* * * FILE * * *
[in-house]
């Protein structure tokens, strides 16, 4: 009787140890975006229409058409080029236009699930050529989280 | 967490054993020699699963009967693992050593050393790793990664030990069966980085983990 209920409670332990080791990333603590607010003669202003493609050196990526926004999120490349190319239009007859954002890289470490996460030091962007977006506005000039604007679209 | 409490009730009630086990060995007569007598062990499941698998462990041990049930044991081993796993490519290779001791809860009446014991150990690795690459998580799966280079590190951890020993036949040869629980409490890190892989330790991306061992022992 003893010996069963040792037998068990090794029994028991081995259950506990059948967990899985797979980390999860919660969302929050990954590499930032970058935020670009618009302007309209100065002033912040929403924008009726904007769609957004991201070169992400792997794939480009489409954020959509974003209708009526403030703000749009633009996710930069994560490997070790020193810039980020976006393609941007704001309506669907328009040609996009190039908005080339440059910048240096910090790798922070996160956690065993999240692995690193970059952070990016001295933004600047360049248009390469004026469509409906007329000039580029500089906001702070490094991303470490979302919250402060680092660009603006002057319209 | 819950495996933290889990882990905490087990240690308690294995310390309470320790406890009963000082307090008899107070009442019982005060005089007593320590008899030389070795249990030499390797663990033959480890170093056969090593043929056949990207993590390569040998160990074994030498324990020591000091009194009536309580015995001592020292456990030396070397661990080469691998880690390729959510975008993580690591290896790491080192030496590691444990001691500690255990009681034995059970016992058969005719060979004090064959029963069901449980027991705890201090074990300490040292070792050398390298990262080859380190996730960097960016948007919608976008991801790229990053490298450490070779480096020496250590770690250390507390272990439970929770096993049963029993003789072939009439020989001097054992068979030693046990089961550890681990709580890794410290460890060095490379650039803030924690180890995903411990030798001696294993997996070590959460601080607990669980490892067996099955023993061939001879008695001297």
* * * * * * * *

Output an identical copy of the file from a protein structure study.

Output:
[in-house]
């Protein structure tokens, strides 16, 4: 009787140890975006229409058409080029236009699930050529989280 | 967490054993020699699963009967693992050593050393790793990664030990069966980085983990 209920409670332990080791990333603590607010003669202003493609050196990526926004999120490349190319239009007859954002890289470490996460030091962007977006506005000039604007679209 | 409490009730009630086990060995007569007598062990499941698998462990041990049930044991081993796993490519290779001791809860009446014991150990690795690459998580799966280079590190951890020993036949040869629980409490890190892989330790991306061992022992 003893010996069963040792037998068990090794029994028991081995259950506990059948967990899985797979980390999860919660969302929050990954590499930032970058935020670009618009302007309209100065002033912040929403924008009726904007769609957004991201070169992400792997794939480009489409954020959509974003209708009526403030703000749009633009996710930069994560490997070790020193810039980020976006393609941007704001309506669907328009040609996009190039908005080339440059910048240096910090790798922070996160956690065993999240692995690193970059952070990016001295933004600047360049248009390469004026469509409906007329000039580029500089906001702070490094991303470490979302919250402060680092660009603006002057319209 | 819950495996933290889990882990905490087990240690308690294995310390309470320790406890009963000082307090008899107070009442019982005060005089007593320590008899030389070795249990030499390797663990033959480890170093056969090593043929056949990207993590390569040998160990074994030498324990020591000091009194009536309580015995001592020292456990030396070397661990080469691998880690390729959510975008993580690591290896790491080192030496590691444990001691500690255990009681034995059970016992058969005719060979004090064959029963069901449980027991705890201090074990300490040292070792050398390298990262080859380190996730960097960016948007919608976008991801790229990053490298450490070779480096020496250590770690250390507390272990439970929770096993049963029993003789072939009439020989001097054992068979030693046990089961550890681990709580890794410290460890060095490379650039803030924690180890995903411990030798001696294993997996070590959460601080607990669980490892067996099955023993061939001879008695001297």